Readers will remember Susan Grenville as the spoiled daughter of a wealthy cotton planter. She grew up believing in the shared conviction that her family was composed of benevolent slave owners, caring for those who worked for them, treating them as equals, and even welcoming them into their family -- except for that embarrassing detail about owners and slaves. The coming of Civil War, and particularly Jonathan's strong abolitionist views, challenged her traditional views. Reluctantly she supported Jonathan's decision to free their slaves.
She learned to cook, and clean, and grow vegetables. She invited her African cousin and her family to dinner. And she learned to hate war in all its aspects. But when the conflict was over, Susan's family heritage began to resurface. She urged the family to return to Charleston, in the hope that they could re-discover the lifestyle that the war had stolen from them.
But this time, Susan's main concerns are with the changes occurring in her own family. On every side she sees her grown children 's lives spiraling away from her. No longer the privileged offspring of one of Charleston's elite families, they seem to be making mistake after mistake as they choose to become craftsmen, shopkeepers, and politicos. Susan also worries that they are choosing unfortunate marriage partners. And as for the younger children, she fears their education -- or lack thereof -- will doom them to follow in their older siblings' footsteps.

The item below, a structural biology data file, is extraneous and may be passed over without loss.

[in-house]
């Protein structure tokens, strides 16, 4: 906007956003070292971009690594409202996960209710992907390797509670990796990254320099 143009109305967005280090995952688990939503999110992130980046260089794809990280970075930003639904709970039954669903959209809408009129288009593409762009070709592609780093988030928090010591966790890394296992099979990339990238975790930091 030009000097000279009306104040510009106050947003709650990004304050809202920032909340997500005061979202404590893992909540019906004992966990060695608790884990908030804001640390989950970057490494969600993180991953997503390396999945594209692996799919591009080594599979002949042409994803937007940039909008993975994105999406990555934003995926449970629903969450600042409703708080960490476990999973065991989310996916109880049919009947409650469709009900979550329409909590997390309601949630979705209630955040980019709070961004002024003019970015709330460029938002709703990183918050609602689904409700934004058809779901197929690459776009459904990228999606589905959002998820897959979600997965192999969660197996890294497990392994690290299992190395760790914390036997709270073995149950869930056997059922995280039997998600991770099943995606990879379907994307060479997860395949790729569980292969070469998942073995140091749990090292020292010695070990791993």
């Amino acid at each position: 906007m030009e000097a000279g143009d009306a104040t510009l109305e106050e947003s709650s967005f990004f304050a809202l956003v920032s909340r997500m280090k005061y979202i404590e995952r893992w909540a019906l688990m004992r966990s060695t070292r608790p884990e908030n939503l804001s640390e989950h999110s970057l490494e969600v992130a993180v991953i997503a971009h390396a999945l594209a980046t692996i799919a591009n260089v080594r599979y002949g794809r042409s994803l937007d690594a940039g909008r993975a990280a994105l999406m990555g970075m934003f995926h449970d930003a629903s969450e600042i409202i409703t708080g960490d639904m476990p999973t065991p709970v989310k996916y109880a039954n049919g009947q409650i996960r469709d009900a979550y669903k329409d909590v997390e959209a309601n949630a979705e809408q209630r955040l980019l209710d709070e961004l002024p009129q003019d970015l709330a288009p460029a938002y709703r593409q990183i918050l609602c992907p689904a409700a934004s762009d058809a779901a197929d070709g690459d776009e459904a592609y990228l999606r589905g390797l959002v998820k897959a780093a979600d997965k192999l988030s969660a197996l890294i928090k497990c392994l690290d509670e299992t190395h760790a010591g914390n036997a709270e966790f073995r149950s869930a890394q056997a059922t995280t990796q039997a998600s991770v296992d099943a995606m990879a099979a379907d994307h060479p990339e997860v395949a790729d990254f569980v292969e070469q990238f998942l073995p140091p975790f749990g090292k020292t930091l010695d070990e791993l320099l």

Susan has sacrificed much during the war years. Now she wants to turn away from the problems of the world and concentrate on repairing her children's lives. If you could hear her voice, she would be saying, "Haven't you done enough for the slaves, Jonathan? Haven't I sacrificed enough? When does our family get to have enough?